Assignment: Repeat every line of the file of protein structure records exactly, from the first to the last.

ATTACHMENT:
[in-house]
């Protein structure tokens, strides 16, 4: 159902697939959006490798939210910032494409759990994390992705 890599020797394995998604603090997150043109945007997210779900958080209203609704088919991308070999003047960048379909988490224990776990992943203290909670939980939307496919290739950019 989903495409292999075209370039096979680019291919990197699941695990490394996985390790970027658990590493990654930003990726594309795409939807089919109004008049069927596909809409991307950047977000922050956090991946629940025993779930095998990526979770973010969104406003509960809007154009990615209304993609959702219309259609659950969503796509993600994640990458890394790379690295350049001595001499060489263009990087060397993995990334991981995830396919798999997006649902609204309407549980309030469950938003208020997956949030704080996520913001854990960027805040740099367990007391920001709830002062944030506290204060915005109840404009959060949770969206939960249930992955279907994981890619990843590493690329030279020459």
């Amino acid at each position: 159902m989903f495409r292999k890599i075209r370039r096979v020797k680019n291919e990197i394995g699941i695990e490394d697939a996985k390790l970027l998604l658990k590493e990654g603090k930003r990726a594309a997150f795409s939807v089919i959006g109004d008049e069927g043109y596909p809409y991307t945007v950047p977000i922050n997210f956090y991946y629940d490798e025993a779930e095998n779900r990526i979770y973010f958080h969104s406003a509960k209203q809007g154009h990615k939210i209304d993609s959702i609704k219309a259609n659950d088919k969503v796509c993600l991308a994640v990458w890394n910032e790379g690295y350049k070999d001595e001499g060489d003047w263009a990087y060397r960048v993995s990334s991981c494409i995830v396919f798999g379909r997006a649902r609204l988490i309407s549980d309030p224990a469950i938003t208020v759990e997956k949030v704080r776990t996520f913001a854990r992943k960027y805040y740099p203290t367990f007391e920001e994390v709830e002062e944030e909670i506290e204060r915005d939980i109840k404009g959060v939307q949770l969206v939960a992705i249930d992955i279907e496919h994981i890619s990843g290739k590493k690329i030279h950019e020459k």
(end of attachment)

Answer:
[in-house]
């Protein structure tokens, strides 16, 4: 159902697939959006490798939210910032494409759990994390992705 890599020797394995998604603090997150043109945007997210779900958080209203609704088919991308070999003047960048379909988490224990776990992943203290909670939980939307496919290739950019 989903495409292999075209370039096979680019291919990197699941695990490394996985390790970027658990590493990654930003990726594309795409939807089919109004008049069927596909809409991307950047977000922050956090991946629940025993779930095998990526979770973010969104406003509960809007154009990615209304993609959702219309259609659950969503796509993600994640990458890394790379690295350049001595001499060489263009990087060397993995990334991981995830396919798999997006649902609204309407549980309030469950938003208020997956949030704080996520913001854990960027805040740099367990007391920001709830002062944030506290204060915005109840404009959060949770969206939960249930992955279907994981890619990843590493690329030279020459």
């Amino acid at each position: 159902m989903f495409r292999k890599i075209r370039r096979v020797k680019n291919e990197i394995g699941i695990e490394d697939a996985k390790l970027l998604l658990k590493e990654g603090k930003r990726a594309a997150f795409s939807v089919i959006g109004d008049e069927g043109y596909p809409y991307t945007v950047p977000i922050n997210f956090y991946y629940d490798e025993a779930e095998n779900r990526i979770y973010f958080h969104s406003a509960k209203q809007g154009h990615k939210i209304d993609s959702i609704k219309a259609n659950d088919k969503v796509c993600l991308a994640v990458w890394n910032e790379g690295y350049k070999d001595e001499g060489d003047w263009a990087y060397r960048v993995s990334s991981c494409i995830v396919f798999g379909r997006a649902r609204l988490i309407s549980d309030p224990a469950i938003t208020v759990e997956k949030v704080r776990t996520f913001a854990r992943k960027y805040y740099p203290t367990f007391e920001e994390v709830e002062e944030e909670i506290e204060r915005d939980i109840k404009g959060v939307q949770l969206v939960a992705i249930d992955i279907e496919h994981i890619s990843g290739k590493k690329i030279h950019e020459k």